Like everything in the booming state, taxis can't keep up with the demand.
MINOT, N.D. - Hailing a taxi is getting more difficult in North Dakota's oil patch.
It's yet another side effect of the population increase that's come with the oil boom that's brought to the state prosperity and the nation's lowest unemployment rate.
Requests for taxi service have jumped significantly in the past couple of years, said Dave Hase, manager of Taxi 9000. Wait times for taxis have gone from virtually nil to easily 30 minutes, he said.
"It's tough getting everybody picked up in a reasonable time," Hase told the Minot Daily News. "It gets stressful."
North Dakota is the nation's second-largest oil-producing state, trailing only Texas. The statewide prosperity it's brought has translated into the lowest unemployment rate in the country, drawing thousands of newcomers to the region looking for work.
The state has an oil-driven budget surplus that is expected to reach $1.6 billion by June.
But with the prosperity have come difficulties. It's tough to find housing, and hotels in the region often are booked months in advance. Airports are struggling to keep up with increased flight demands, helping to tax the taxi companies.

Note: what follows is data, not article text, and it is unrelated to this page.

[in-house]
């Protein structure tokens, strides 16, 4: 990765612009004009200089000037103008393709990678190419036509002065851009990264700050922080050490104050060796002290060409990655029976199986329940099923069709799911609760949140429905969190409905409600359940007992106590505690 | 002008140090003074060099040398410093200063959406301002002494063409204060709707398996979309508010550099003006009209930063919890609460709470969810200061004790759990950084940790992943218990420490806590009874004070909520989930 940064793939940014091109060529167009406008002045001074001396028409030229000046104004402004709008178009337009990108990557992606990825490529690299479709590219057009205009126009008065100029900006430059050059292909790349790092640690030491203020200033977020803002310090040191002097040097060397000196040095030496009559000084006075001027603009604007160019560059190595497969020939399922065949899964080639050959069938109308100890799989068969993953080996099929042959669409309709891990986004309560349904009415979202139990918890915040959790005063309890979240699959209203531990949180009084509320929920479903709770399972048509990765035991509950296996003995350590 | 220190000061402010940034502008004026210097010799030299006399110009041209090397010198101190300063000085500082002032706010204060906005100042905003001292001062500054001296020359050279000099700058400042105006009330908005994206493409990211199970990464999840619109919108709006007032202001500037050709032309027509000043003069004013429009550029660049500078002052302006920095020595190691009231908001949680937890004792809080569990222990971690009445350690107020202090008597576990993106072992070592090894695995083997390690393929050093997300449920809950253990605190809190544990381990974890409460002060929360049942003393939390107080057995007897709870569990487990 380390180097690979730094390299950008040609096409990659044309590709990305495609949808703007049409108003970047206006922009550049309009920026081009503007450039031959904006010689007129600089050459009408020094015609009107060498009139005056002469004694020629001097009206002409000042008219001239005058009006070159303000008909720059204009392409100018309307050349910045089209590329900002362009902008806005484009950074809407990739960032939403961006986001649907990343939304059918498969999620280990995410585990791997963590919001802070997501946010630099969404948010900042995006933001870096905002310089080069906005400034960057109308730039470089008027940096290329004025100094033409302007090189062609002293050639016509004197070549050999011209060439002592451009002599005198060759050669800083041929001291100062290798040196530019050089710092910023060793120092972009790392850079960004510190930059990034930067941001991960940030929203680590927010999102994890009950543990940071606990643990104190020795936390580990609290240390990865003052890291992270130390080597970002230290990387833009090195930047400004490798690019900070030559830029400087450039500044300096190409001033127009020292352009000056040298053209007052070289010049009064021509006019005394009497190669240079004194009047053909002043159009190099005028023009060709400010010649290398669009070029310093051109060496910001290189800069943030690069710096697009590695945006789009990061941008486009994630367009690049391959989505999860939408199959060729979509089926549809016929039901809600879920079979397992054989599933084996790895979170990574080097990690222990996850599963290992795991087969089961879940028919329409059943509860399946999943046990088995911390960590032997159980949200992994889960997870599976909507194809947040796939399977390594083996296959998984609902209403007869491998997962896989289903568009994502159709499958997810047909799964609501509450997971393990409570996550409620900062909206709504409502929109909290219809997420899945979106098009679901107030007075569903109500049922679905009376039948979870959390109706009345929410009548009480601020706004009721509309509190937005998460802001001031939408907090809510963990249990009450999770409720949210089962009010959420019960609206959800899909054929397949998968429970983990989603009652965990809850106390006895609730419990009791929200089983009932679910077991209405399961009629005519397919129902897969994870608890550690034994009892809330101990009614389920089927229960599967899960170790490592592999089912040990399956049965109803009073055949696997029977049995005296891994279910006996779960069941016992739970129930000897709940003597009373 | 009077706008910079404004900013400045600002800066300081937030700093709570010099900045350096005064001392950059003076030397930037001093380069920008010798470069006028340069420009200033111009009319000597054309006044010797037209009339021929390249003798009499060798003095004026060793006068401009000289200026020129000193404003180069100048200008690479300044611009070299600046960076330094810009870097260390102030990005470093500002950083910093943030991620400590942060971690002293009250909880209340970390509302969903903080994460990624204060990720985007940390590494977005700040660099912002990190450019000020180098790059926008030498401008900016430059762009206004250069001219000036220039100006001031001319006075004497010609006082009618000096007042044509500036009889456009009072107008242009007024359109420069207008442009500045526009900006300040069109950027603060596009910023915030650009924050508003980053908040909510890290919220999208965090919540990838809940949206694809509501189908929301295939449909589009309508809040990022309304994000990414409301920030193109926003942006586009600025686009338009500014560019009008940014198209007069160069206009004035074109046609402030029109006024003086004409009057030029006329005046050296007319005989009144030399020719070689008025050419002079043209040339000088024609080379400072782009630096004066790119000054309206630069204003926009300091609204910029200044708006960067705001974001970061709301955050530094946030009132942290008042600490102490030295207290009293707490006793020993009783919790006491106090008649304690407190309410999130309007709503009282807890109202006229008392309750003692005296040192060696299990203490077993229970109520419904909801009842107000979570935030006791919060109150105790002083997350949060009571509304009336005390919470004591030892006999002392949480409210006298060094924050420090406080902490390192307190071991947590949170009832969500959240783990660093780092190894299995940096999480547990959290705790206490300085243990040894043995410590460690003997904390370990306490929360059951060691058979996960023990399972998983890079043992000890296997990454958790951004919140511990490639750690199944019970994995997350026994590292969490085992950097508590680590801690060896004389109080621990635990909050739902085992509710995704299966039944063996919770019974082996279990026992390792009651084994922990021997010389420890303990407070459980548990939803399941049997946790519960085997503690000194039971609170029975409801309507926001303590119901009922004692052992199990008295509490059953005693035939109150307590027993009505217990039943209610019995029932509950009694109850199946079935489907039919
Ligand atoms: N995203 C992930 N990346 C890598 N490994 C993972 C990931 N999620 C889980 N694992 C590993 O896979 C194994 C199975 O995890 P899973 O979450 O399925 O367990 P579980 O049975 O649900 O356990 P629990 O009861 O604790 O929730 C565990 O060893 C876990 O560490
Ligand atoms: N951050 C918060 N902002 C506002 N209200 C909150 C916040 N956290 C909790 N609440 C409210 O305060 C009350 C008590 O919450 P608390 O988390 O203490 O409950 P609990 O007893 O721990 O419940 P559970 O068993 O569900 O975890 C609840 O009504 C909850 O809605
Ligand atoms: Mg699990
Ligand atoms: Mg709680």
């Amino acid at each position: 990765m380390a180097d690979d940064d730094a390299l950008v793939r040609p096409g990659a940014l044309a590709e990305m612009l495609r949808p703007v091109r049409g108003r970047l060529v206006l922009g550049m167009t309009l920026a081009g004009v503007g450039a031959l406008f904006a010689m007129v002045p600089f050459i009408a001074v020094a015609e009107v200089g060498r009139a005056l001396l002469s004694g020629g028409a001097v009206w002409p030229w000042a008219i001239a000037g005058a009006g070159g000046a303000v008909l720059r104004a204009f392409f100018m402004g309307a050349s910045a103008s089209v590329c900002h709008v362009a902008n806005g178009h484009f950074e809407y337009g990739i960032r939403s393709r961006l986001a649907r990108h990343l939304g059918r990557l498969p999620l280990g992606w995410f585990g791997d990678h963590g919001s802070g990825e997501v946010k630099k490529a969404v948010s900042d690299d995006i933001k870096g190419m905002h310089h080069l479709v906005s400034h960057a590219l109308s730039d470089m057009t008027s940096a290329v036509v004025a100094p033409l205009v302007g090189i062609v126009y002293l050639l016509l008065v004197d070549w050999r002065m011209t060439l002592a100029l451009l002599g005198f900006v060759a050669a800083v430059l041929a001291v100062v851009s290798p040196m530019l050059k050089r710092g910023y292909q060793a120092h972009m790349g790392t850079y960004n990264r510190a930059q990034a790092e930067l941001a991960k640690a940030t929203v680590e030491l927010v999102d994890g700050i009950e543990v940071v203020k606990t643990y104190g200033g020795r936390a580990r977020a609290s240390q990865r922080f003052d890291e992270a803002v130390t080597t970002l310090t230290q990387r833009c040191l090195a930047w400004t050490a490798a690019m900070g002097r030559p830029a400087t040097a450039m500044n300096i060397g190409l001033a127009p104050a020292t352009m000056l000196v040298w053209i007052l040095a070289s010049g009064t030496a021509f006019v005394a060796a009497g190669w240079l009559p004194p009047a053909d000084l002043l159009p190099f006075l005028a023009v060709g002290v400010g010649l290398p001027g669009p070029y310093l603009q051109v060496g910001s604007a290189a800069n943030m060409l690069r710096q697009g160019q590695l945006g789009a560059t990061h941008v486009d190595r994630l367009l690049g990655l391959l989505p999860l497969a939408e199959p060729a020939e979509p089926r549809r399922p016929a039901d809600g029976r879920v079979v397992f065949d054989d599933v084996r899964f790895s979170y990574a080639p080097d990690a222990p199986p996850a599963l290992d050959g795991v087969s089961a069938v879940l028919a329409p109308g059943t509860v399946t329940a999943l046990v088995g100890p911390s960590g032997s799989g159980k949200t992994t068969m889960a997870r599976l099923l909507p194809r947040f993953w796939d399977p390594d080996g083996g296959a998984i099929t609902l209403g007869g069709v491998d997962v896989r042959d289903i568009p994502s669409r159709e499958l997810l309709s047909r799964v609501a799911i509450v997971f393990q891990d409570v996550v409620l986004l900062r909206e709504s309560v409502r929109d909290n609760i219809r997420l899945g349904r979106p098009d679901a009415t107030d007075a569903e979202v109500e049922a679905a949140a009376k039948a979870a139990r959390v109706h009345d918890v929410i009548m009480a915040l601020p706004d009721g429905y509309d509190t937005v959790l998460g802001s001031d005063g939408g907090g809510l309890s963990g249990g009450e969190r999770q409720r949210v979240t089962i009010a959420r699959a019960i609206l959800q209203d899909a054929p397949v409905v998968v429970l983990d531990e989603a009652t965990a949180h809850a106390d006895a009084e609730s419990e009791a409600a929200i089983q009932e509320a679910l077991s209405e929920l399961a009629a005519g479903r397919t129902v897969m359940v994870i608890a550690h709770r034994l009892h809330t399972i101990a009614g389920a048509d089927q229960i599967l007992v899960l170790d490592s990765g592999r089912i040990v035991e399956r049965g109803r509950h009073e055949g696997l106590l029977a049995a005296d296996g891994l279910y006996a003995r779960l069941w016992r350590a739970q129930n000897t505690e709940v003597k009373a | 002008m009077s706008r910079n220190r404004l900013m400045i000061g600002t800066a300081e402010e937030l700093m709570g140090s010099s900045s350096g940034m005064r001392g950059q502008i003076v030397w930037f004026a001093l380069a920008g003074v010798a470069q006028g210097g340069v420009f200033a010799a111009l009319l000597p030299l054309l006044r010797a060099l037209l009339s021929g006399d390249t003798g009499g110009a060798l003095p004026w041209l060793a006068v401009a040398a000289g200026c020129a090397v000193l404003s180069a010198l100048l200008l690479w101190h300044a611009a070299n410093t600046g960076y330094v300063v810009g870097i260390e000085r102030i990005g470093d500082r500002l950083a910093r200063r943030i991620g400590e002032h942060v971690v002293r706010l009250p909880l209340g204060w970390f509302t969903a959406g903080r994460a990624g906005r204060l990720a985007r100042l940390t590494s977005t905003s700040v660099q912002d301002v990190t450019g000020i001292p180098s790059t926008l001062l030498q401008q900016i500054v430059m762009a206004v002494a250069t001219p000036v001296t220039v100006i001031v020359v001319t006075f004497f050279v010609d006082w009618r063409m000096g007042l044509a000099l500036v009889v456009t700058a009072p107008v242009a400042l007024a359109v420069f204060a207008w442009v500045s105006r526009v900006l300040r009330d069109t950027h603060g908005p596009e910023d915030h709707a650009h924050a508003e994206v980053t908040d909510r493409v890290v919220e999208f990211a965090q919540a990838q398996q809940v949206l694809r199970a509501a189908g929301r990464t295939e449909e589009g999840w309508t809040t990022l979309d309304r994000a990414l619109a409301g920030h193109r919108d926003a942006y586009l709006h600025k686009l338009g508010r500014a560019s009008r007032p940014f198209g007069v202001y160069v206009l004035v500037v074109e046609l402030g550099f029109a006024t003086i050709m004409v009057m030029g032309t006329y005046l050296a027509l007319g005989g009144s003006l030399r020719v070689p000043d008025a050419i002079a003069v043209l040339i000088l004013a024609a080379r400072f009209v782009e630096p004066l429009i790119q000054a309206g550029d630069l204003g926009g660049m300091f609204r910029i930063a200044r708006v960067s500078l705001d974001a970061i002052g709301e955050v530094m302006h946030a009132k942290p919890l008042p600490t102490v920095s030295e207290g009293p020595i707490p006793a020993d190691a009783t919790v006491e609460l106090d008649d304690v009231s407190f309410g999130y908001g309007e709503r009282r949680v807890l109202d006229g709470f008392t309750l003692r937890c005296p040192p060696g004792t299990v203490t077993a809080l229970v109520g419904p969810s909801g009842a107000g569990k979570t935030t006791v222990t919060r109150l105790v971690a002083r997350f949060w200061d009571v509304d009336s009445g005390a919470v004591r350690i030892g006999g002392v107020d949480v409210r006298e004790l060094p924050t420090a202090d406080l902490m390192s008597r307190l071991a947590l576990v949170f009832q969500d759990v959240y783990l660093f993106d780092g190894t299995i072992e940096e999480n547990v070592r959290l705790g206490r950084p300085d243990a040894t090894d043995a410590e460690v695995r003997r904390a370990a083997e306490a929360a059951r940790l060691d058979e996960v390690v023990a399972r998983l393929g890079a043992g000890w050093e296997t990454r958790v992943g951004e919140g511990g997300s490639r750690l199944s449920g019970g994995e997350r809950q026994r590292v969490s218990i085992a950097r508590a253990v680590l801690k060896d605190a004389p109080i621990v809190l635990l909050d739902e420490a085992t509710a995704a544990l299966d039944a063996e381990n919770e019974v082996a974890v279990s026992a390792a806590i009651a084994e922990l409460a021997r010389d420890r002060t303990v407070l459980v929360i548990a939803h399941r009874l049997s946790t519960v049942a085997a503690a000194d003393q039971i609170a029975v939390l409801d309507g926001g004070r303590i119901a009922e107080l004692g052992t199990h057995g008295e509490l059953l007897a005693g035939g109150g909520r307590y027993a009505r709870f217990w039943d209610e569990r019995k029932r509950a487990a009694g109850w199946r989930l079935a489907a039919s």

Another complication: Passengers are more regularly requesting to leave the city limits. Chris Braun, manager of Central Cab, said her cabs have taken people into Minnesota, Montana and South Dakota.
Central Cab launched about 10 months ago. Braun said that since then, it's started taking twice as long to drive across town because there's more traffic.
Hase and Braun said it's become difficult to find employees. To be eligible to drive a cab, applicants must pass a background test to qualify for the appropriate license.
Central Cab has had a more difficult time finding dispatchers than recruiting drivers, Braun said. Turnover has been high, she added, though it seems to be easing. "I definitely have a crew now that enjoys what they do," she said.
The company is looking to expand its contract services, such as shuttling for more hotels. "There's always room for growth," Braun said.